Women organisations say there is need for women to advocate for affordable menstrual hygiene products which are now beyond the reach of many.
Annually, on May 28, the world marks World Menstrual Hygiene Day and this year`s theme is ‘its time for action’.
In an interview with CITE, Emthonjeni Women’s Forum programs manager Melissa Ndlovu said women need to take action and speak out against menstrual challenges.
“Its time to take action and advocate for the affordability of menstrual hygiene products following this year’s theme ‘it’s time for action’ meaning women should take action and speak out against the menstrual challenges,” said Ndlovu.
“This day also means that women should be educated about menstrual hygiene, and the social stigmas and taboos surrounding menstruation which often prevent rural girls from attending school and other development initiatives.”
She said this is a difficult time for women with a large proportion of them faced with various challenges brought about by the COVID-19 pandemic.
“This has been a very difficult time, noting that a lot of people have lost their jobs and there has been an increase in livelihood gaps especially for those who are more likely to be engaged in informal and low wage activities or migrant work,” said Ndlovu
“Therefore this has seen a lot of women failing to attain proper hygiene material amidst the COVID-19 pandemic. This is worsened by the fact that sanitary wear for young girls and women is often overlooked at the expense of bread and butter issues.”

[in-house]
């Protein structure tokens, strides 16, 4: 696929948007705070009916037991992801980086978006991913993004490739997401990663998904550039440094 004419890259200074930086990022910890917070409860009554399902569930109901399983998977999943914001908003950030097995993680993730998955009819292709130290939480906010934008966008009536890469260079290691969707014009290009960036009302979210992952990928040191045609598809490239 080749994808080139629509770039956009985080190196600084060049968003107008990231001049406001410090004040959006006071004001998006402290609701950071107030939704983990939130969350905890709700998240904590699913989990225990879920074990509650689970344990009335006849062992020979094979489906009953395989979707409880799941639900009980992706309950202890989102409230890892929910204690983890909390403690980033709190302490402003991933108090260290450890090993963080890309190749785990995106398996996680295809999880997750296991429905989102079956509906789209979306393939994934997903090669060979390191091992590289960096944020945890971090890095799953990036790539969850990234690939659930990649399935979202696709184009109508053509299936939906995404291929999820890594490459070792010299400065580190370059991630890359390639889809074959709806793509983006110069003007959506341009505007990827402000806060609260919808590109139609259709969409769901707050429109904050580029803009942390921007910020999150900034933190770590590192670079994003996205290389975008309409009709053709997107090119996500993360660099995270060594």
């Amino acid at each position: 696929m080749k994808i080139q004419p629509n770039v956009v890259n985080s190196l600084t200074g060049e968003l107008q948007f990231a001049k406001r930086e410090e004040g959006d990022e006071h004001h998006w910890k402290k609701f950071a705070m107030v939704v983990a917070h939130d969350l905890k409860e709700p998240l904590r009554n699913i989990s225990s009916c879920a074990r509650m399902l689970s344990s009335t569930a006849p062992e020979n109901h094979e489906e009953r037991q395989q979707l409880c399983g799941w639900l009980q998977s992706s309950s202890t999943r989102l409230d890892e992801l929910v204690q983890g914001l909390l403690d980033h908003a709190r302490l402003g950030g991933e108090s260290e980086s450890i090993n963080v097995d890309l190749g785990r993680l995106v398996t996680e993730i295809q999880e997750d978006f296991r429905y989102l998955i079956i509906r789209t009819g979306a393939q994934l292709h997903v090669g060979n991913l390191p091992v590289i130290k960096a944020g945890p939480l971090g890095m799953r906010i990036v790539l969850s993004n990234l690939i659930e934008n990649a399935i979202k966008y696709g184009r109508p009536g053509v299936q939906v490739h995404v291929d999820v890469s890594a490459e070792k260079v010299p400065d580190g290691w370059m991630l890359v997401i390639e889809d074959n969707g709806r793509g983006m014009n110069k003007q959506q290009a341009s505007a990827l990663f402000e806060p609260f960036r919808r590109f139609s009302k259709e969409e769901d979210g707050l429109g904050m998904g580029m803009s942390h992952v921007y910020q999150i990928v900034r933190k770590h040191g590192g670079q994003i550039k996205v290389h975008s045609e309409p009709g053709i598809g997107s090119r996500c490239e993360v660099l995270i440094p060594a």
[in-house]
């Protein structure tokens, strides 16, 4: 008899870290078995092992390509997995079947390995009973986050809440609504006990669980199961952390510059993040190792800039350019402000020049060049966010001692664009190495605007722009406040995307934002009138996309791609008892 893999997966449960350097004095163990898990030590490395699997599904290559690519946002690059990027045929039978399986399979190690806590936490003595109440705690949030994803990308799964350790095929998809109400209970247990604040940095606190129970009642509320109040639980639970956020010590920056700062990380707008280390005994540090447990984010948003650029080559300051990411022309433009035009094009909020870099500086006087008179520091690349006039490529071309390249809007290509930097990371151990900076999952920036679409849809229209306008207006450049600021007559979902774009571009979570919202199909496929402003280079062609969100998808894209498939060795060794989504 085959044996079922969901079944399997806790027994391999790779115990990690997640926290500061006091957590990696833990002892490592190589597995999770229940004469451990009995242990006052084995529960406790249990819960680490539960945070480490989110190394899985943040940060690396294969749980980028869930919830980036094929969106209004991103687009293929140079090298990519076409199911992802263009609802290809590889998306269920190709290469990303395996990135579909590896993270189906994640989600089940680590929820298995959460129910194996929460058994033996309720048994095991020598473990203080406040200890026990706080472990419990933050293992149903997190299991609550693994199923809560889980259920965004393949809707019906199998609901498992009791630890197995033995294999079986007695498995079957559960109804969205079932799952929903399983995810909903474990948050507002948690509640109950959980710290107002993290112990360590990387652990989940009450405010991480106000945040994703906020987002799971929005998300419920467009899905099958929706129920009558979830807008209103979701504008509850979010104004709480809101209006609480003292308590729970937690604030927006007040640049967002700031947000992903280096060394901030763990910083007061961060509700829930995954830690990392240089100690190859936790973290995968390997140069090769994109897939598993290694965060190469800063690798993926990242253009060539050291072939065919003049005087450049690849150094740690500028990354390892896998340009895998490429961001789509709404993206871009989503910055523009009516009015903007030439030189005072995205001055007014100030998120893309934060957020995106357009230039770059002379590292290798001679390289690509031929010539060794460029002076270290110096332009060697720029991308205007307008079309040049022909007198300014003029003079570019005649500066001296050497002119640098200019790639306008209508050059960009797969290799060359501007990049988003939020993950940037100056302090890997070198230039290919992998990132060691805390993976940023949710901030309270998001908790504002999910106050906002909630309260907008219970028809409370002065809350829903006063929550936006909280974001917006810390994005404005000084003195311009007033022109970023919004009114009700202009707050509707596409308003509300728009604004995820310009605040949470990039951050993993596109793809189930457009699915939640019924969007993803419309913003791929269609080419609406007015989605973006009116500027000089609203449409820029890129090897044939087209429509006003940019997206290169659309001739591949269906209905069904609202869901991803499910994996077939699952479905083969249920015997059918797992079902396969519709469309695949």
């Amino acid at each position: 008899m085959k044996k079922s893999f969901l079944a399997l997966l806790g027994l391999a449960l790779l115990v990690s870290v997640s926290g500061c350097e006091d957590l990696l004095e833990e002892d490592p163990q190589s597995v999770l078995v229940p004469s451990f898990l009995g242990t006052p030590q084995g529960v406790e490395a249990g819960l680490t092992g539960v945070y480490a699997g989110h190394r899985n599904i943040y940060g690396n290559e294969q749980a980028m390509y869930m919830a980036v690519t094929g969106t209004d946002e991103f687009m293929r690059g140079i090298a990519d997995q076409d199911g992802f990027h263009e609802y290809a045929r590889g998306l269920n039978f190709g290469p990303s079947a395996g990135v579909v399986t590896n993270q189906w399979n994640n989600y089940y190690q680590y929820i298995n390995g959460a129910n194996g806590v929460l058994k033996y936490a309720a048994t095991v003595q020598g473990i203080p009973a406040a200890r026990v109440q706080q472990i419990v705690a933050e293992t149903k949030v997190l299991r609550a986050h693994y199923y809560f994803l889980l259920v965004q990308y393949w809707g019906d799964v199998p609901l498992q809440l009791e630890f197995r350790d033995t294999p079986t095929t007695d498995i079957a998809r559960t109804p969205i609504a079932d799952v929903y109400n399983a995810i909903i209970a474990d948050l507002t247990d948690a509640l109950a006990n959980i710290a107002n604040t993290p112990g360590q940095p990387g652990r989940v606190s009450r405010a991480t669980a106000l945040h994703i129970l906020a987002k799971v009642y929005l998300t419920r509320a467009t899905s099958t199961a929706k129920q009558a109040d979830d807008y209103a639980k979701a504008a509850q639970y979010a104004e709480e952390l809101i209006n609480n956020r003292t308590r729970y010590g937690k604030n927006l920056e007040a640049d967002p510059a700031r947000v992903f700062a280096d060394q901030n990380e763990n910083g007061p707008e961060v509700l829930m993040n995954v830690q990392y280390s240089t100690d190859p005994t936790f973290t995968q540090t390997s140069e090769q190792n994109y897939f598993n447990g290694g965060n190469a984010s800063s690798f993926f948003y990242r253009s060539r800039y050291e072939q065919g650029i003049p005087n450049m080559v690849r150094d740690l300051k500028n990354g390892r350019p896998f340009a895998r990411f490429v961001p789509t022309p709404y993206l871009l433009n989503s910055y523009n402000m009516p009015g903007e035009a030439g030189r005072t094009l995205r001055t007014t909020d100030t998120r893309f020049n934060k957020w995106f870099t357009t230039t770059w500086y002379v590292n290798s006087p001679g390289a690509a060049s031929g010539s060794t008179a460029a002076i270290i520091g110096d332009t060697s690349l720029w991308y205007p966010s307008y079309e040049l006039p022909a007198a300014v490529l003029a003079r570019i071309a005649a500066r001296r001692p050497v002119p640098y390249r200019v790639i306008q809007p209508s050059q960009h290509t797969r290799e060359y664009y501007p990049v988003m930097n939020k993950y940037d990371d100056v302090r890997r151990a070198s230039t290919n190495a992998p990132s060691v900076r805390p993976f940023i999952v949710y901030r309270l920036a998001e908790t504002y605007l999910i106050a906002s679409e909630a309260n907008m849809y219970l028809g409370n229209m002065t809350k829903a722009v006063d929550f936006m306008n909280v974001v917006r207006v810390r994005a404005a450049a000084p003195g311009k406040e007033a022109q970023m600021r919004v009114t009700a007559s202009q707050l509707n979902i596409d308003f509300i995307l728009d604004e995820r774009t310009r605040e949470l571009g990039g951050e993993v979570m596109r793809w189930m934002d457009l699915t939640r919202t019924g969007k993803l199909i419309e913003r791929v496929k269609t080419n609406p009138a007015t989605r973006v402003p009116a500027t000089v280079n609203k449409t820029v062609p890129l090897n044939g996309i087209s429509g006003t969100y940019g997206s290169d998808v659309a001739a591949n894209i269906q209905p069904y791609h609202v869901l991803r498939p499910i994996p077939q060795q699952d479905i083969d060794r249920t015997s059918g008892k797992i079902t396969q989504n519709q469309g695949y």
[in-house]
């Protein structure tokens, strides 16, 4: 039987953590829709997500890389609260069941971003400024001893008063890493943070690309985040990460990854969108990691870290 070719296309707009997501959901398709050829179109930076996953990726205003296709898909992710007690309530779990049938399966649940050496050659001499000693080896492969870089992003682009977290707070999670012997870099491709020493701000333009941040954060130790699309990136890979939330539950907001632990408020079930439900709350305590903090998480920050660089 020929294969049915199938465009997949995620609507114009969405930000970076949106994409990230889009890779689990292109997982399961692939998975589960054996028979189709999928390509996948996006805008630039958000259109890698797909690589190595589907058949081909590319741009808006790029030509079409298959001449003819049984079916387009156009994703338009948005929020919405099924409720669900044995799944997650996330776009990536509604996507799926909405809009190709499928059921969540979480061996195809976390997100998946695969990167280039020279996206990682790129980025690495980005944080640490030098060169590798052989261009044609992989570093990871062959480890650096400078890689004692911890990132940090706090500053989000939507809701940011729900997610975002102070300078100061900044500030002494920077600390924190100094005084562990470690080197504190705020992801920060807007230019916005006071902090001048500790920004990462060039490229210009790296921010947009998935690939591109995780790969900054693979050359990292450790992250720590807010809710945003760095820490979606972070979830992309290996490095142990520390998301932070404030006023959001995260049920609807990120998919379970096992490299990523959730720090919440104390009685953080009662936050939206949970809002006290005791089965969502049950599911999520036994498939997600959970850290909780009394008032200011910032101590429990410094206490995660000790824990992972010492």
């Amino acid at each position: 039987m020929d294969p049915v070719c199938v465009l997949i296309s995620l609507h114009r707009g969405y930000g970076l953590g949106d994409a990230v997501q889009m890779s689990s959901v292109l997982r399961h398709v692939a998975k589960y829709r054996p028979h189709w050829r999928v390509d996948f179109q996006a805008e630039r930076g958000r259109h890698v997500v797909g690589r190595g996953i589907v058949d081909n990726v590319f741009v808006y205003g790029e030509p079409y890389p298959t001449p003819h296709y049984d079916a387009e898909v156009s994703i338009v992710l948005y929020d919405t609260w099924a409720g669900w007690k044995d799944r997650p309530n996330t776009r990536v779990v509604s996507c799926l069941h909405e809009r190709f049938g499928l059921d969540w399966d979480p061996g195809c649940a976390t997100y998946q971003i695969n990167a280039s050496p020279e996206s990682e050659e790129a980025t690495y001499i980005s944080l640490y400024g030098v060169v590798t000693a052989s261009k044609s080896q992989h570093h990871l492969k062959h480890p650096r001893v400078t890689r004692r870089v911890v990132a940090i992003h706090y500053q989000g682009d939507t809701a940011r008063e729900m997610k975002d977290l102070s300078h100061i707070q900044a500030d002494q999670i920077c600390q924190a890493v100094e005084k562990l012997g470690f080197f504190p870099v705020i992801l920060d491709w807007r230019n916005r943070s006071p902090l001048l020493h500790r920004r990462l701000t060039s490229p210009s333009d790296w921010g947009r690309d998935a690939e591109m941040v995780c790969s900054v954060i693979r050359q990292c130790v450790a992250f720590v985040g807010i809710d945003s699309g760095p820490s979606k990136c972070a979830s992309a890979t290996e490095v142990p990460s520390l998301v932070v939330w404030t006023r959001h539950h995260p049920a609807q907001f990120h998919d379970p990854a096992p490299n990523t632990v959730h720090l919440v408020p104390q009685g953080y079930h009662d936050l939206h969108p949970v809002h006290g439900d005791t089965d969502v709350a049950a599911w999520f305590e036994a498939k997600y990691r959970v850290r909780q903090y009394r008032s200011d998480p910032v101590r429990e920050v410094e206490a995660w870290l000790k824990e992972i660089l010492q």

She added that most young girls have resorted to using unhealthy materials since reusable materials require water to be cleaned.
“A lot of young girls have resorted to using newspapers as they cannot use a cloth or reusable pads due to water rationing problems in some of the cities,” she told CITE.
She, therefore, advised women to take action and “hold the government to account on putting to practice issues or real subsidises for sanitary wear.”
A menstrual health activist Ruvarashe Miti said during this unprecedented time when the country is fighting against the pandemic menstrual health should also be a priority.
“As a menstrual activist, during the unprecedented month as a nation and across the globe taking measures to fight the COVID-19 pandemic, it has been eye-opening to see the menstrual health community work harder than ever to make menstruation matter,” said Miti.